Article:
When you’re preparing for your wedding day, it’s natural to think your love will last forever. Unfortunately, divorce becomes a reality for some couples, and not all of them are prepared for the financial fallout.

report from the BMO Wealth Institute found that 70% of surveyed Canadians are financially unprepared when going through a divorce. What’s more, divorce can impact women particularly hard: 43% experienced a substantial decrease in household income after their marriage ended.

We hope you never have to go through a divorce. If you do, however, it’s critical to examine your current life insurance policies and any spousal coverage benefits to which you may be entitled. Your beneficiaries – the people you’re leaving money to – should also be re-examined.

Building a shared future together

Marriage is about building a life together with someone you love. And while it may not sound romantic, that includes a financial life.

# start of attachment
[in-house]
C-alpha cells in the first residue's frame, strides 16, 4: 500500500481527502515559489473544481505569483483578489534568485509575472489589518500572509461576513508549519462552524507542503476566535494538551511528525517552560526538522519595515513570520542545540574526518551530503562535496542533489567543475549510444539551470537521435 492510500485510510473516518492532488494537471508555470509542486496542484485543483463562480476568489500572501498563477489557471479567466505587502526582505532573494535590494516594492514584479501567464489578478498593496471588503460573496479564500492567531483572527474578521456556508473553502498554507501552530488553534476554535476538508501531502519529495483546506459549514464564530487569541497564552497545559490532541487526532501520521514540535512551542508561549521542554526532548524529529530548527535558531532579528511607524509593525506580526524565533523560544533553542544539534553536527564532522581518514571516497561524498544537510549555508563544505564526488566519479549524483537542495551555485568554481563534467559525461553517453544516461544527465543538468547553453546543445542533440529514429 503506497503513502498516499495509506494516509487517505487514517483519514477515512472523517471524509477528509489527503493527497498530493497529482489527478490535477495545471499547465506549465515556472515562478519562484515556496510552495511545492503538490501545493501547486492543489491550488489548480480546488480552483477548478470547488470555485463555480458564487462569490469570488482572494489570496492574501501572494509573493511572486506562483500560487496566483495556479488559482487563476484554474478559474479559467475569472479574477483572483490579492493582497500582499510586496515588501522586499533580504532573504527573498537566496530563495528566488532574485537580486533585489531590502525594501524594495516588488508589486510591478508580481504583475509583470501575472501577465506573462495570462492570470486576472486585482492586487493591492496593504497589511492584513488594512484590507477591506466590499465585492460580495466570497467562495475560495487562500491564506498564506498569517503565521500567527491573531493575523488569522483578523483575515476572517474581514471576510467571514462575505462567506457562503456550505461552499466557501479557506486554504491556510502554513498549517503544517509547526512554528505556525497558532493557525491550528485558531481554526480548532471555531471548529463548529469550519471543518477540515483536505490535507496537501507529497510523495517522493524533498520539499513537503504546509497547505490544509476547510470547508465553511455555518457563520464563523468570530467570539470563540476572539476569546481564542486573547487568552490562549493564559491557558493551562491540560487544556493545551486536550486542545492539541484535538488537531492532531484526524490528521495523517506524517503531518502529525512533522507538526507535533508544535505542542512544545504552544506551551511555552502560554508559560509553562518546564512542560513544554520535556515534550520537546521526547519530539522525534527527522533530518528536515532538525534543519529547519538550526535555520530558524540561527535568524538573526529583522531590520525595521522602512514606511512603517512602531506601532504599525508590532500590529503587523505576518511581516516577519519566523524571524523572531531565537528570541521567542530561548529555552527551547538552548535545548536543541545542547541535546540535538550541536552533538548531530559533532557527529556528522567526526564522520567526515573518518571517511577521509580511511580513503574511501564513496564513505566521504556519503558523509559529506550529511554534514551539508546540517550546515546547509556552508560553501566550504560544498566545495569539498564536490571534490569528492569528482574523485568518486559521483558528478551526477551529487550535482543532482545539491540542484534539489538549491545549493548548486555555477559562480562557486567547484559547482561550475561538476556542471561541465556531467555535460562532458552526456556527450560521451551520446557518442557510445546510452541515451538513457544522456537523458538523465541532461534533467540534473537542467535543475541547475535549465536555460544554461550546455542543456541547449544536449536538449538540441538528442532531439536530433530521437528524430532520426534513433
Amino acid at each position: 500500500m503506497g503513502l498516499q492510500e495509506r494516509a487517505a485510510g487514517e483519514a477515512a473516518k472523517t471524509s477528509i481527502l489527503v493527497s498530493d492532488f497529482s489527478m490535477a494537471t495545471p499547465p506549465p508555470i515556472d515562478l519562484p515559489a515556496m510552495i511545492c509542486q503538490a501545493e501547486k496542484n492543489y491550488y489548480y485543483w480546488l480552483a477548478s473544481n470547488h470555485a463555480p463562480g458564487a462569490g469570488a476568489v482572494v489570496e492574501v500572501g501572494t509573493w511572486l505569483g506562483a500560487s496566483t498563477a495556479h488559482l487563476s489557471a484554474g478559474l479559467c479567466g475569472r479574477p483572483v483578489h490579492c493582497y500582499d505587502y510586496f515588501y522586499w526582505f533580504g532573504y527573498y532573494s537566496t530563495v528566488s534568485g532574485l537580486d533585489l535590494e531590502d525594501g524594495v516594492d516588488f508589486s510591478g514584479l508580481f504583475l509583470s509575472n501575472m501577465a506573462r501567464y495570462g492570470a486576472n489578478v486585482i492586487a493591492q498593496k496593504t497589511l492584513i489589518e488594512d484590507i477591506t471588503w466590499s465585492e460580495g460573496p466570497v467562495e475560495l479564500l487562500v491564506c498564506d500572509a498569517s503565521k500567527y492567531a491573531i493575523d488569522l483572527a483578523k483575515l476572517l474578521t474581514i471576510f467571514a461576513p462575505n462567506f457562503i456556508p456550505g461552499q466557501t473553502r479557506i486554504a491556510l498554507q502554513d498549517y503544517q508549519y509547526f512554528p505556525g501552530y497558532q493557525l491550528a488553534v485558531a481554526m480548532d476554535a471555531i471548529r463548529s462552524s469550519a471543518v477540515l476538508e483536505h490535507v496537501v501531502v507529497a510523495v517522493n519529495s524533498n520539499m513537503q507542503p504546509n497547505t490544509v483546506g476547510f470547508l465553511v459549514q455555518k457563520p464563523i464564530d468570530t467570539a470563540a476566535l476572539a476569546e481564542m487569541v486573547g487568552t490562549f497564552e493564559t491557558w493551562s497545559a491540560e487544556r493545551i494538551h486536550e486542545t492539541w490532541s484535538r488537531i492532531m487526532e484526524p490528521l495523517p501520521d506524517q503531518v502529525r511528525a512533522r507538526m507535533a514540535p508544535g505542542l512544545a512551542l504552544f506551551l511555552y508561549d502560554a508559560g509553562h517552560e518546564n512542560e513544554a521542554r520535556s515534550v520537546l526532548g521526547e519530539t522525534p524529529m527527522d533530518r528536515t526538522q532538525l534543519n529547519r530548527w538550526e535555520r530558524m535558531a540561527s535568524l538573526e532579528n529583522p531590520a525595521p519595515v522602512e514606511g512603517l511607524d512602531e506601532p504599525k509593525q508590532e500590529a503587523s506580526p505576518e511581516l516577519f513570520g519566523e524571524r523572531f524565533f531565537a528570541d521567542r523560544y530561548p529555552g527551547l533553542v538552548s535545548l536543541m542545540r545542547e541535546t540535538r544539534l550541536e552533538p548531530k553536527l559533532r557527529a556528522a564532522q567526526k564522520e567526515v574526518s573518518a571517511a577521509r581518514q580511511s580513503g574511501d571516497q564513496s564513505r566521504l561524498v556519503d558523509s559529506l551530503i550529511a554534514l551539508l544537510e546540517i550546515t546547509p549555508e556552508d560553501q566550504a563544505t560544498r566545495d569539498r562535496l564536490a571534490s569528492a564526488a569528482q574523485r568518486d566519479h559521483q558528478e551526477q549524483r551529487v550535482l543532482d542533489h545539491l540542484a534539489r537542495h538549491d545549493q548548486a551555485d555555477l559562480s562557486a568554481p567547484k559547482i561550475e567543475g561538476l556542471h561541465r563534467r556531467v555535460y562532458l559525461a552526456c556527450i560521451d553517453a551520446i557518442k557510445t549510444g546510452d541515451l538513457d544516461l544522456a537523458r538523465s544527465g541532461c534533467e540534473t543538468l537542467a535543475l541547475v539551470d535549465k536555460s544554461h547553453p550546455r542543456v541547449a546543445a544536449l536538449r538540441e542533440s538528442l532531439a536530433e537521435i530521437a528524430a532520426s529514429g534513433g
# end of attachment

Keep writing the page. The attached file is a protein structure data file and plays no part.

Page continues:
Chances are you will need to buy life insurance at some point as part of your shared future – particularly if plan to have kids one day. So, as you start building your new married life together, keep in mind that this might also be a good time to apply for life insurance so you can take full advantage of your youthfulness and good health.

For a conversation about how to set your young family on the right financial path, contact us at info@rubachwealth.com or at 647.349.7070.

 

Putting your needs first: Why group insurance doesn’t cut it

Putting your needs first: Why group insurance doesn’t cut it

Employment contract? Check. Benefits? Check. Group insurance? Check. Do you clearly understand what you are covered for and are all your insurance needs taken care of? Not so fast.

If you have group coverage through your job, it can be tempting to assume that you’re good to go on the insurance front. The reality is that the group insurance benefits offered by employers often fall well short of the level of coverage we require and lack the nuance to meet our personal needs.